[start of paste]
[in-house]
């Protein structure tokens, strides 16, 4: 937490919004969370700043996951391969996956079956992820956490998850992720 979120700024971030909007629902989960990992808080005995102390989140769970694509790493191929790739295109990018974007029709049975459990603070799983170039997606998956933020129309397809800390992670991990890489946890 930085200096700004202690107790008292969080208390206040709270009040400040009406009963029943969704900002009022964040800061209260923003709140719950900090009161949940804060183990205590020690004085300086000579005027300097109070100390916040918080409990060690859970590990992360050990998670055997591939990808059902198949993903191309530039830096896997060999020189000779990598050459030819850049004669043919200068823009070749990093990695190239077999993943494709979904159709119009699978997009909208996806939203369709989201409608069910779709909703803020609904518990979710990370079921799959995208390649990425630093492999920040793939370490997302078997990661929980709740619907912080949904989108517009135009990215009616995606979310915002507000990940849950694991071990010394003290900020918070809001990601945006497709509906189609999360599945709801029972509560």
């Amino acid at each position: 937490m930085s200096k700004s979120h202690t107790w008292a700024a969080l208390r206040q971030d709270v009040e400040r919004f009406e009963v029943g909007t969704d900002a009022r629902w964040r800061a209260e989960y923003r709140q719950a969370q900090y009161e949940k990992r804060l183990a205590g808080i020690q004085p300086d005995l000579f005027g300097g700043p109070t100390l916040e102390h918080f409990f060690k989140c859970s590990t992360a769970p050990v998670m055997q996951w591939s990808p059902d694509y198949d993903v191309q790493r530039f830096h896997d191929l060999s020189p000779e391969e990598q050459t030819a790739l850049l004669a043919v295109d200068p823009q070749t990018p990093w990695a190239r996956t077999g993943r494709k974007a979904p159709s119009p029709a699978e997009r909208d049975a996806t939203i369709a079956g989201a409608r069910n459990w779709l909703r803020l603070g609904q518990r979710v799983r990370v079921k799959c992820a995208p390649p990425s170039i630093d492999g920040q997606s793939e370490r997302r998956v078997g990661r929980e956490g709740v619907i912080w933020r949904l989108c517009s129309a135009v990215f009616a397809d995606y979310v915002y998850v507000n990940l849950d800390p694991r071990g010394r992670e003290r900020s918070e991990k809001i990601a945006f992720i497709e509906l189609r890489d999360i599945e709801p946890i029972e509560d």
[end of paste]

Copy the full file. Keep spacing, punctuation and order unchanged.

[in-house]
């Protein structure tokens, strides 16, 4: 937490919004969370700043996951391969996956079956992820956490998850992720 979120700024971030909007629902989960990992808080005995102390989140769970694509790493191929790739295109990018974007029709049975459990603070799983170039997606998956933020129309397809800390992670991990890489946890 930085200096700004202690107790008292969080208390206040709270009040400040009406009963029943969704900002009022964040800061209260923003709140719950900090009161949940804060183990205590020690004085300086000579005027300097109070100390916040918080409990060690859970590990992360050990998670055997591939990808059902198949993903191309530039830096896997060999020189000779990598050459030819850049004669043919200068823009070749990093990695190239077999993943494709979904159709119009699978997009909208996806939203369709989201409608069910779709909703803020609904518990979710990370079921799959995208390649990425630093492999920040793939370490997302078997990661929980709740619907912080949904989108517009135009990215009616995606979310915002507000990940849950694991071990010394003290900020918070809001990601945006497709509906189609999360599945709801029972509560």
């Amino acid at each position: 937490m930085s200096k700004s979120h202690t107790w008292a700024a969080l208390r206040q971030d709270v009040e400040r919004f009406e009963v029943g909007t969704d900002a009022r629902w964040r800061a209260e989960y923003r709140q719950a969370q900090y009161e949940k990992r804060l183990a205590g808080i020690q004085p300086d005995l000579f005027g300097g700043p109070t100390l916040e102390h918080f409990f060690k989140c859970s590990t992360a769970p050990v998670m055997q996951w591939s990808p059902d694509y198949d993903v191309q790493r530039f830096h896997d191929l060999s020189p000779e391969e990598q050459t030819a790739l850049l004669a043919v295109d200068p823009q070749t990018p990093w990695a190239r996956t077999g993943r494709k974007a979904p159709s119009p029709a699978e997009r909208d049975a996806t939203i369709a079956g989201a409608r069910n459990w779709l909703r803020l603070g609904q518990r979710v799983r990370v079921k799959c992820a995208p390649p990425s170039i630093d492999g920040q997606s793939e370490r997302r998956v078997g990661r929980e956490g709740v619907i912080w933020r949904l989108c517009s129309a135009v990215f009616a397809d995606y979310v915002y998850v507000n990940l849950d800390p694991r071990g010394r992670e003290r900020s918070e991990k809001i990601a945006f992720i497709e509906l189609r890489d999360i599945e709801p946890i029972e509560d």